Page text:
Cedar City, Utah
Utah's Iron County
Cedar City, Utah the largest community in south-central Utah's Iron County, is located on Hwy 14 just off I-15. It is 250 miles south of Salt Lake City and 170 miles north of Las Vegas.
Located at the edge of the Markagunt Plateau and at the mouth of Coal Creek in a semi-arid part of the state, it is surrounded by 10,000-foot mountains to the east and a vast desert area to the west. The city is a gateway to a number of nearby national and state parks and to Brian Head Resort, 30 miles northeast.
Cedar City's economy is based on tourism, agriculture, mining and Southern Utah State University with an enrollment of 4,500 students. The university is home to the annual Utah Shakespearean Festival, which provides economic and cultural infusion to the area. Cedar City has become known as the "Festival City."
Population / Elevation
- 21,400 people / 5,840 feet above sea level
Weather / Climate
Located in a transition zone between desert and mountain environments, more than a mile above sea level Cedar City, Utah has a cool, dry climate with average summer time high temperatures of about 90 degrees F, and average winter time lows of about 17 degrees F. This makes Cedar City an ideal climate for both summer and winter outdoor recreation.
|Cedar City, Utah - Monthly Climate Normals|
Settlement of Cedar City, Utah began in November 1851 when a group of 35 English, Welsh and Scottish miners who were Mormon converts from Parowan, 20 miles to the north, arrived to establish an iron works. The actual settlement site on the north bank of Coal Creek had been selected a week earlier by George A. Smith and a committee.
Small cottonwood log houses were built fort-style at the western base of the hill, the crest of which now supports the microwave television and other electronic communications equipment serving the Cedar City area. The settlement was given the name of Fort Cedar because of the abundance of trees which were called "cedar" trees, although they are junipers.
As the log houses were completed, families were brought from Parowan. In the meantime, wagon boxes served as a temporary fort. Later, a site for the fort was selected nearer the proposed blast furnace, at the present city park.
A new and larger site was selected on the south bank of the stream adjoining the old site to the southwest. This was partially occupied in the early months of 1853 by those who wanted to move and by new arrivals. With the outbreak of hostilities with the Indians in July 1853 (the Walker Indian War), a forced evacuation of the entire fort was made in two days to the new site.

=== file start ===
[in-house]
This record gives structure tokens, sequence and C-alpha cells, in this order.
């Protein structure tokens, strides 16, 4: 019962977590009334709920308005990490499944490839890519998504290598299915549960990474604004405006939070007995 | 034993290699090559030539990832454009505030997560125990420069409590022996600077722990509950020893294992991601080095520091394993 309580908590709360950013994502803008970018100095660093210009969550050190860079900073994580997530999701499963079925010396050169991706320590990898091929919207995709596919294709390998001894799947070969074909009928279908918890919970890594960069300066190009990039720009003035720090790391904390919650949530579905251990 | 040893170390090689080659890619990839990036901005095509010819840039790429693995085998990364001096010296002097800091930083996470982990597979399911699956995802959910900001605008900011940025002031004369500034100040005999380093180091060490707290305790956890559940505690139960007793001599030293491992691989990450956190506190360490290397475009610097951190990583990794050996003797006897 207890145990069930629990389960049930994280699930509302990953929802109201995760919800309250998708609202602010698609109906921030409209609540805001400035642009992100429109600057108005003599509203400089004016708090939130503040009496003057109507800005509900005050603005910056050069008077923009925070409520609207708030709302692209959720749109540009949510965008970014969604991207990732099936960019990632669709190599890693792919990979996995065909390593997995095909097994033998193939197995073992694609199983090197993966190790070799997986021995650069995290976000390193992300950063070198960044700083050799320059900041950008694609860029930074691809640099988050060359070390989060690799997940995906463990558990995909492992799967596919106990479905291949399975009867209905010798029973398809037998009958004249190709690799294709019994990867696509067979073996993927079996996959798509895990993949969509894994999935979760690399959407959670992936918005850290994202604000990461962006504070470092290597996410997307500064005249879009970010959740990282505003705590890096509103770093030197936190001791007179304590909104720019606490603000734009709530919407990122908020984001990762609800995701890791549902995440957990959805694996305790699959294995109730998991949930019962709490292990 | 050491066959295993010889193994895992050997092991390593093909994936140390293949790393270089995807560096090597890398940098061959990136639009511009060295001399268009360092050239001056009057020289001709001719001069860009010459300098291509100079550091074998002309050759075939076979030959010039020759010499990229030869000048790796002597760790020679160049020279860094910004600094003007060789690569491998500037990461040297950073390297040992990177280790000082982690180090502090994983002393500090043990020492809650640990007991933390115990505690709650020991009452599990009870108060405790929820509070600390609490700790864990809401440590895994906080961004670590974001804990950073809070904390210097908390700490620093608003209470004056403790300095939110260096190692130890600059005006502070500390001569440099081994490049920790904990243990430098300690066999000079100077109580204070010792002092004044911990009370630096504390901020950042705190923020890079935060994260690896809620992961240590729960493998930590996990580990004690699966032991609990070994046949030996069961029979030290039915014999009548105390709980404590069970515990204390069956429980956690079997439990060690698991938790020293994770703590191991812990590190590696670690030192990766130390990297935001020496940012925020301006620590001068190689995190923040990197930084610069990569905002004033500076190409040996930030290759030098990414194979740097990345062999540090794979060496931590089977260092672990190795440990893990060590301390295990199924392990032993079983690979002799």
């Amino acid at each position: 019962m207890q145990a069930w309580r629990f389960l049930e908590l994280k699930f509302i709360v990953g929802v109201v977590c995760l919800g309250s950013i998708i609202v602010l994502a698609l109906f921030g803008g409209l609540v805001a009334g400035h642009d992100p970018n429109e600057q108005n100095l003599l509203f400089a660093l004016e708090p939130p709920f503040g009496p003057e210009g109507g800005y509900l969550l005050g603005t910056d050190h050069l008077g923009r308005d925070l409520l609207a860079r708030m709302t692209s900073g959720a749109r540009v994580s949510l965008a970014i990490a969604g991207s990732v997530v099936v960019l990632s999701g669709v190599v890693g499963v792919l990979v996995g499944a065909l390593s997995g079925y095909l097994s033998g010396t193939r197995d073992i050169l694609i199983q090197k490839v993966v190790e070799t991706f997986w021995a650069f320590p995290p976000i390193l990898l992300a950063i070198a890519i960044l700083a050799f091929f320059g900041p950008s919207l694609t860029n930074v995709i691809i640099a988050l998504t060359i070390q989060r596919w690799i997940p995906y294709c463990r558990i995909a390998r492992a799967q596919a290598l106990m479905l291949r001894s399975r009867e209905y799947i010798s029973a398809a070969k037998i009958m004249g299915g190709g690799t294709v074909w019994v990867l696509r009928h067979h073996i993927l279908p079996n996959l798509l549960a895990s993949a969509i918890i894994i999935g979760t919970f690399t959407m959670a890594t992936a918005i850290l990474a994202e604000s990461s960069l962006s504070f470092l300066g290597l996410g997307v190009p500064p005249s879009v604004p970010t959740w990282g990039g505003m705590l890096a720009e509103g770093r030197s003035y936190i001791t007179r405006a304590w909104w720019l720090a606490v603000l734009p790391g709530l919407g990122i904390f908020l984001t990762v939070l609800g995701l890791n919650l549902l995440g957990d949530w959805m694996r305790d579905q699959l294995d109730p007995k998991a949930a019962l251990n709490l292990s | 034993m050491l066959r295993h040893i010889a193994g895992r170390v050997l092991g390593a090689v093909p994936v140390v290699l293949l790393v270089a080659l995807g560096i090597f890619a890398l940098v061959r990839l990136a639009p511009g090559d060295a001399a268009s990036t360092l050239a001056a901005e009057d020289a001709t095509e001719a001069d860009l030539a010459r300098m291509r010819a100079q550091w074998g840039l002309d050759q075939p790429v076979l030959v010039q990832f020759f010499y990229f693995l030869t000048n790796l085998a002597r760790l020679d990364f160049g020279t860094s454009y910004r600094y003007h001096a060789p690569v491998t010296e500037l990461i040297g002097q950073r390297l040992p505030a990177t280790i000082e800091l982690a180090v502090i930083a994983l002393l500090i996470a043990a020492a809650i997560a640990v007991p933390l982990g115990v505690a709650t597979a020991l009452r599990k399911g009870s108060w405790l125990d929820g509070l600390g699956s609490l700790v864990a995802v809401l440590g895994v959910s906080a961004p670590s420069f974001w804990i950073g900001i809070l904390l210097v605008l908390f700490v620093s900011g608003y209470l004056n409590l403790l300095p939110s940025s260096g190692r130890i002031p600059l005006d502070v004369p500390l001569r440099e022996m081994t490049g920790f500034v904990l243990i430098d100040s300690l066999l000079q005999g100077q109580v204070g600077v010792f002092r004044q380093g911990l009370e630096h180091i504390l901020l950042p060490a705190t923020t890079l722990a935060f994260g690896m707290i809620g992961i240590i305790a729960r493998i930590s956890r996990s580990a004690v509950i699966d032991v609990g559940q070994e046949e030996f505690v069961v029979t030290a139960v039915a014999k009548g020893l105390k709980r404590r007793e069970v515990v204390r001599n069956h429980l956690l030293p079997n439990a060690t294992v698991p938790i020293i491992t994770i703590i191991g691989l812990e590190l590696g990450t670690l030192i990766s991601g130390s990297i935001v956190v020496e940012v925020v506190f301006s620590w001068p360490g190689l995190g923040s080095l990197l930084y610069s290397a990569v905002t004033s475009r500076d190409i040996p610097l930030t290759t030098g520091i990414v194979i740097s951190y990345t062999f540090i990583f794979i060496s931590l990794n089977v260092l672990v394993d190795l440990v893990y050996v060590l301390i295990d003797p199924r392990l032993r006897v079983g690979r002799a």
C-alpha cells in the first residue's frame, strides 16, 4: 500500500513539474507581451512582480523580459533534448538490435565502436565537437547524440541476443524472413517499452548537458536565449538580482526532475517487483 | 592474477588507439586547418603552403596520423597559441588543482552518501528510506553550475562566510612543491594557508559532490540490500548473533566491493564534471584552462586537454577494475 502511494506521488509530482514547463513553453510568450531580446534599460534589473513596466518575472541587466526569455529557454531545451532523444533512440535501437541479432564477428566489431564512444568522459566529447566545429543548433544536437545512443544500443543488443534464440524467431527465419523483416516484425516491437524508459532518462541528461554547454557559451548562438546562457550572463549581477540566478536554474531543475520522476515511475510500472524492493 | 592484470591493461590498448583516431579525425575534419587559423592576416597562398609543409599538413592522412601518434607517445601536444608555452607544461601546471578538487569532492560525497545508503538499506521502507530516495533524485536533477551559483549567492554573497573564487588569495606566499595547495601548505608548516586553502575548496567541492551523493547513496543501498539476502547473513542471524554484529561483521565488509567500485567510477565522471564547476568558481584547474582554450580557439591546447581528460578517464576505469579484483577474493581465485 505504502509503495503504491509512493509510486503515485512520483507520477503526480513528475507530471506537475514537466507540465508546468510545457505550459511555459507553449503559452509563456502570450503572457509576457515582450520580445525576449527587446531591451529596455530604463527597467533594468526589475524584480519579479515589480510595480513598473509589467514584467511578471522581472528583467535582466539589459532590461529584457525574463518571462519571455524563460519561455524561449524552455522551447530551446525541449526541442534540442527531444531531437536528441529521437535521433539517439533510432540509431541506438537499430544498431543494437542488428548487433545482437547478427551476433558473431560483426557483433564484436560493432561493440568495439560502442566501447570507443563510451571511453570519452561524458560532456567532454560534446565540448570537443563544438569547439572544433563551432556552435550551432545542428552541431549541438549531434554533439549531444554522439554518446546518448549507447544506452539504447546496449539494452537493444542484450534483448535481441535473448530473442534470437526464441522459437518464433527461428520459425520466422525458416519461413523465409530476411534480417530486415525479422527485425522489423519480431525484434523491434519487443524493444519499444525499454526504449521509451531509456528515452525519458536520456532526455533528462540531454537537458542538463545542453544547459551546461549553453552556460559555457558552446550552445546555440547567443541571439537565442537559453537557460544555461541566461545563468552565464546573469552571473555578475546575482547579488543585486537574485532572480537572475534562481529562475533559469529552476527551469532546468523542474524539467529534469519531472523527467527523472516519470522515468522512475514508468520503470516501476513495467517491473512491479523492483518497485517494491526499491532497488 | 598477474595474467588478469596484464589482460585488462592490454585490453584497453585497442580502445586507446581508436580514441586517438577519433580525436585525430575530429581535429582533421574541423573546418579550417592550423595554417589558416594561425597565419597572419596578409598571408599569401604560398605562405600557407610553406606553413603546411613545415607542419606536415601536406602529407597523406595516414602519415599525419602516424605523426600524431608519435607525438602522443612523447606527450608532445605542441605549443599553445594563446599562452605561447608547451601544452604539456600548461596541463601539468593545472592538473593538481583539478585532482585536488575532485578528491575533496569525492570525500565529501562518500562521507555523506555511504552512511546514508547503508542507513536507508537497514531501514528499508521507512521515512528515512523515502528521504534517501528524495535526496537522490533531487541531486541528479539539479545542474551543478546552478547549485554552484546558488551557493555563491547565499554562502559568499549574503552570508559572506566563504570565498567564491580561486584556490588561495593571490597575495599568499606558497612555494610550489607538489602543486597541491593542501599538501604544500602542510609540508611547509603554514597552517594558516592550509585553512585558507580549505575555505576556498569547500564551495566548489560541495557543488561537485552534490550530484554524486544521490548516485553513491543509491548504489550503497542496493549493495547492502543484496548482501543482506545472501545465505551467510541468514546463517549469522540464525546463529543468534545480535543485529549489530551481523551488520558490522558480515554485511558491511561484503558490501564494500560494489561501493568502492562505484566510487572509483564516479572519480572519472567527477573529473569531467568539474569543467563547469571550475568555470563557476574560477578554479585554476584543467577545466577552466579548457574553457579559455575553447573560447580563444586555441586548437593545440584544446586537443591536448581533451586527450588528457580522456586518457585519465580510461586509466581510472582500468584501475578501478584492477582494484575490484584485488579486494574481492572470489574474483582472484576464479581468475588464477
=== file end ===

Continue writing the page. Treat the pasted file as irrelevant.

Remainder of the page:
The northeast part of the new area, which was a half-mile square, was enclosed within a wall, leaving some of the lots on the west and south outside the wall. It was completed in January 1854. Interstate Highway 15 now bisects this old town site.
Two years later, in June 1855, another site closer to the blast furnace and out of the flood plain of Coal Creek, was surveyed and occupied at the suggestion of Brigham Young. This is the present site of Cedar City.
Beginning with the demise of the iron works in 1858, the town's economy became agrarian in nature, although iron mining continued through World War II and into the 1980s. The coming of the railroad to Cedar City in 1923 exposed Utah's national parks to the world of tourism, and Cedar City was promoted as the "Gateway to the Parks." Tourism is now the primary commerce of Cedar City.
- June: Paiute Indian Restoration Gathering; Utah Summer Games.
- July: American Folk Ballet Summer Festival; Renaissance Faire.
- August: Utah Shakespearean Festival.
- December: Utah Winter Fest.
Cedar City, Utah is a convenient base for exploring the Markagunt Plateau. In summer, the plateau offers good hiking, biking, horseback riding and fishing in beautiful, natural settings. In winter, Brian Head Ski Resort,30 miles northeast, offers the best downhill skiing in southern Utah, as well as good cross-country skiing. Cedar City also provides convenient access to Zion National Park, 20 miles south, and Bryce Canyon National Park 85 miles east. In late summer, Cedar City becomes a destination for its renowned Utah Shakespearean Festival.
Take a Jeep Tour Sit back and enjoy the ride with a scenic and thrilling Jeep ride through the landscapes of Brian Head. Climb to Brian Head peak at 11,307 feet and then travel through miles of Aspen corridors and ancient Bristlecone Pines.